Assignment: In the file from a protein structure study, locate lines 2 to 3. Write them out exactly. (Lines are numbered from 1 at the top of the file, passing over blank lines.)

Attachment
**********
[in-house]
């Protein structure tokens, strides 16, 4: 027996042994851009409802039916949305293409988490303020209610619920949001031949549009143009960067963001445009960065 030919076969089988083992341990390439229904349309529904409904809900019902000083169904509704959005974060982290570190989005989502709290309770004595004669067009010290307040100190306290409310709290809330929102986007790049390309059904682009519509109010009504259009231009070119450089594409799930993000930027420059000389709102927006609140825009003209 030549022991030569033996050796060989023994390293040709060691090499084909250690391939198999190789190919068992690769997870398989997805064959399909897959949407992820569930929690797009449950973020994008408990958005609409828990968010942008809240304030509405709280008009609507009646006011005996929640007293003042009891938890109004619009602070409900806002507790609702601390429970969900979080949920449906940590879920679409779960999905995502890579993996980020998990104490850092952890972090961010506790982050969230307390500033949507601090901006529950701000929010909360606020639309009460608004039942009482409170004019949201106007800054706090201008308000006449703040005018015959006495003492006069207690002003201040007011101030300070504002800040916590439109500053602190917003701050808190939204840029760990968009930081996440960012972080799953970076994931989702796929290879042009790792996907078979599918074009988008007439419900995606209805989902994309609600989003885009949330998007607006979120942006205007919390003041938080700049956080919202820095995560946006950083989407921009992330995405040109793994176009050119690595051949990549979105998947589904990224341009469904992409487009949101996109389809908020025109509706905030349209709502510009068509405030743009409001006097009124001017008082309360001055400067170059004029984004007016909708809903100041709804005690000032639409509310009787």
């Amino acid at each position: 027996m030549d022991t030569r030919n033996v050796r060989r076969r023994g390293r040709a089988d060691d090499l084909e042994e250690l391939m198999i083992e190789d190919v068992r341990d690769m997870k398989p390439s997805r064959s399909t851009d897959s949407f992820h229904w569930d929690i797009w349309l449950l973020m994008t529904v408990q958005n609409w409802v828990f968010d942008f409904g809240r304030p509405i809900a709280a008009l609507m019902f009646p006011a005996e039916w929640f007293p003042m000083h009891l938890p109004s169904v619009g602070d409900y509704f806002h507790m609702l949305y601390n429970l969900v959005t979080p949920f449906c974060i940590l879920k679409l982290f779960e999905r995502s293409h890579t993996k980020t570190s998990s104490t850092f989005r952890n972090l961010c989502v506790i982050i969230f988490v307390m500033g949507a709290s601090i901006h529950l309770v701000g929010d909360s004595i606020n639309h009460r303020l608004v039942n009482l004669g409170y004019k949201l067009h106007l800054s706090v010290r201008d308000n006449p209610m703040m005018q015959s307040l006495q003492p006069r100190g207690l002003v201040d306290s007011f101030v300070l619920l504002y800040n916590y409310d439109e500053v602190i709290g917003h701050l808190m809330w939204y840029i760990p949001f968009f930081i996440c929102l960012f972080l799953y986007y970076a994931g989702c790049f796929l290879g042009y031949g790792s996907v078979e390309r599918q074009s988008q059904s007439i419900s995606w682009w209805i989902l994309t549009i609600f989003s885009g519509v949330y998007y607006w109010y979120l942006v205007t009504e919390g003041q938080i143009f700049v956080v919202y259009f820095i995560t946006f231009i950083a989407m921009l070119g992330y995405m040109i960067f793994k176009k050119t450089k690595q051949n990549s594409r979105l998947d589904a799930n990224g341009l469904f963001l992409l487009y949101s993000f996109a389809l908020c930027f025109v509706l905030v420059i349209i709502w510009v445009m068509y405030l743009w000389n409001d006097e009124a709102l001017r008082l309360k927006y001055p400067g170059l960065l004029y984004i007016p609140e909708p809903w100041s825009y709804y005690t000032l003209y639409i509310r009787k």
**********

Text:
């Protein structure tokens, strides 16, 4: 027996042994851009409802039916949305293409988490303020209610619920949001031949549009143009960067963001445009960065 030919076969089988083992341990390439229904349309529904409904809900019902000083169904509704959005974060982290570190989005989502709290309770004595004669067009010290307040100190306290409310709290809330929102986007790049390309059904682009519509109010009504259009231009070119450089594409799930993000930027420059000389709102927006609140825009003209 030549022991030569033996050796060989023994390293040709060691090499084909250690391939198999190789190919068992690769997870398989997805064959399909897959949407992820569930929690797009449950973020994008408990958005609409828990968010942008809240304030509405709280008009609507009646006011005996929640007293003042009891938890109004619009602070409900806002507790609702601390429970969900979080949920449906940590879920679409779960999905995502890579993996980020998990104490850092952890972090961010506790982050969230307390500033949507601090901006529950701000929010909360606020639309009460608004039942009482409170004019949201106007800054706090201008308000006449703040005018015959006495003492006069207690002003201040007011101030300070504002800040916590439109500053602190917003701050808190939204840029760990968009930081996440960012972080799953970076994931989702796929290879042009790792996907078979599918074009988008007439419900995606209805989902994309609600989003885009949330998007607006979120942006205007919390003041938080700049956080919202820095995560946006950083989407921009992330995405040109793994176009050119690595051949990549979105998947589904990224341009469904992409487009949101996109389809908020025109509706905030349209709502510009068509405030743009409001006097009124001017008082309360001055400067170059004029984004007016909708809903100041709804005690000032639409509310009787």
């Amino acid at each position: 027996m030549d022991t030569r030919n033996v050796r060989r076969r023994g390293r040709a089988d060691d090499l084909e042994e250690l391939m198999i083992e190789d190919v068992r341990d690769m997870k398989p390439s997805r064959s399909t851009d897959s949407f992820h229904w569930d929690i797009w349309l449950l973020m994008t529904v408990q958005n609409w409802v828990f968010d942008f409904g809240r304030p509405i809900a709280a008009l609507m019902f009646p006011a005996e039916w929640f007293p003042m000083h009891l938890p109004s169904v619009g602070d409900y509704f806002h507790m609702l949305y601390n429970l969900v959005t979080p949920f449906c974060i940590l879920k679409l982290f779960e999905r995502s293409h890579t993996k980020t570190s998990s104490t850092f989005r952890n972090l961010c989502v506790i982050i969230f988490v307390m500033g949507a709290s601090i901006h529950l309770v701000g929010d909360s004595i606020n639309h009460r303020l608004v039942n009482l004669g409170y004019k949201l067009h106007l800054s706090v010290r201008d308000n006449p209610m703040m005018q015959s307040l006495q003492p006069r100190g207690l002003v201040d306290s007011f101030v300070l619920l504002y800040n916590y409310d439109e500053v602190i709290g917003h701050l808190m809330w939204y840029i760990p949001f968009f930081i996440c929102l960012f972080l799953y986007y970076a994931g989702c790049f796929l290879g042009y031949g790792s996907v078979e390309r599918q074009s988008q059904s007439i419900s995606w682009w209805i989902l994309t549009i609600f989003s885009g519509v949330y998007y607006w109010y979120l942006v205007t009504e919390g003041q938080i143009f700049v956080v919202y259009f820095i995560t946006f231009i950083a989407m921009l070119g992330y995405m040109i960067f793994k176009k050119t450089k690595q051949n990549s594409r979105l998947d589904a799930n990224g341009l469904f963001l992409l487009y949101s993000f996109a389809l908020c930027f025109v509706l905030v420059i349209i709502w510009v445009m068509y405030l743009w000389n409001d006097e009124a709102l001017r008082l309360k927006y001055p400067g170059l960065l004029y984004i007016p609140e909708p809903w100041s825009y709804y005690t000032l003209y639409i509310r009787k």